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Health Effects of Nanoparticles

Systems Toxicology

Nanotechnology

  1. Armelle Baeza-Squiban,
  2. Sonja Boland,
  3. Salik Hussain,
  4. Francelyne Marano

Published Online: 15 SEP 2011

DOI: 10.1002/9780470744307.gat246

General, Applied and Systems Toxicology

General, Applied and Systems Toxicology

How to Cite

Baeza-Squiban, A., Boland, S., Hussain, S. and Marano, F. 2011. Health Effects of Nanoparticles. General, Applied and Systems Toxicology. .

Author Information

  1. University of Paris, Functional and Adaptive Biology Group, Laboratory of Molecular and Cellular Responses to Xenobiotics, Paris, France

Publication History

  1. Published Online: 15 SEP 2011

Abstract

Increasing utilizations of nanomaterials in the industrial as well as consumer products augment the possibilities of environmental and occupational human exposures. Because of this fact, nanoparticles (NPs) have become potential candidates for the risk assessment. Among the possible exposure routes, inhalation represents the most important route of non-intentional exposure to NPs. There are increasing evidences that NPs exhibit ability to cross biological barriers getting access to the bloodstream and secondary target organs where they could accumulate and induce pathological consequences. The surface area and reactivity of particles increase many fold relative to particle mass as particle size is reduced. Together with chemical composition, they constitute important determinants of NPs toxicity. They contribute in the production of reactive oxygen species (ROS) leading to the toxicological outcomes induced by NPs. In this study, we present a systemic overview of the current knowledge on the exposure, secondary organ translocation and potential health effects of the NPs. Moreover, potential mechanisms of NP-induced cellular effects and role of physico-chemical characteristics are elaborated. The potentially deleterious effects of NPs require further studies in order to build on our mechanistic understanding of the toxicological events in which they can be implicated.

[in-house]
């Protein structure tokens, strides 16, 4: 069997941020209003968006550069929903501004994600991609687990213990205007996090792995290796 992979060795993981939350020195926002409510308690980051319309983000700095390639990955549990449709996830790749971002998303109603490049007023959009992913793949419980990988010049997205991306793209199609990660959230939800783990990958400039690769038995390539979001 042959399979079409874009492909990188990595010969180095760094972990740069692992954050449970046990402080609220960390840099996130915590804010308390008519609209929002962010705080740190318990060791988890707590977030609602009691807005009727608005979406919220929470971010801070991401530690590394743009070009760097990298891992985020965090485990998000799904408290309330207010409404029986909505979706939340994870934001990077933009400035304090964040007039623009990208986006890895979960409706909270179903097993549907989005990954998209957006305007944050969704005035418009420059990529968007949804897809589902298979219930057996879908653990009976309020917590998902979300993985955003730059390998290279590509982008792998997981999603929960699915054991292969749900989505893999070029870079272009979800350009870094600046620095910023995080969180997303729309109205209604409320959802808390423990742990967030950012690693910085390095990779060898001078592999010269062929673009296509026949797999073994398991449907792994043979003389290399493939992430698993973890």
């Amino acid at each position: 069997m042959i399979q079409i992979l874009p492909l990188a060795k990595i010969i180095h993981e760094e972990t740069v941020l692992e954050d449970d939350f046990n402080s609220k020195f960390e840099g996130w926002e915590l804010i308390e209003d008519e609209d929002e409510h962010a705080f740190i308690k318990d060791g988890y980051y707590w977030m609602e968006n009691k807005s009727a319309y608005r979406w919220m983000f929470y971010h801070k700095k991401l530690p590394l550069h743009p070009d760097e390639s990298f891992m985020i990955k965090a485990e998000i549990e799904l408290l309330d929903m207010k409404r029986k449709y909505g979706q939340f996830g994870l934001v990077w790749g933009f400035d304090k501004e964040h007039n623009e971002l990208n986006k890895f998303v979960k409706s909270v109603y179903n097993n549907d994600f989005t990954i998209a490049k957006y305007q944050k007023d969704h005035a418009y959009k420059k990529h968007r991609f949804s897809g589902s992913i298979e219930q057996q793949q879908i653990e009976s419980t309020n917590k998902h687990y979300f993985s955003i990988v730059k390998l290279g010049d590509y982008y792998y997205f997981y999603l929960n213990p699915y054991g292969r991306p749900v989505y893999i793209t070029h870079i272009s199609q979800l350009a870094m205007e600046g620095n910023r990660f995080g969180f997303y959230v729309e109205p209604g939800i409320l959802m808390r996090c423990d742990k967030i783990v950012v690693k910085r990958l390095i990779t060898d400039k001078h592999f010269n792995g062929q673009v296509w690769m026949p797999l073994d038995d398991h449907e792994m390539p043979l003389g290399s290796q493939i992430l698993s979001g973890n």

Keywords:

  • exposure;
  • inflammation;
  • internalization;
  • oxidative stress;
  • surface area;
  • surface reactivity;
  • toxicity;
  • translocation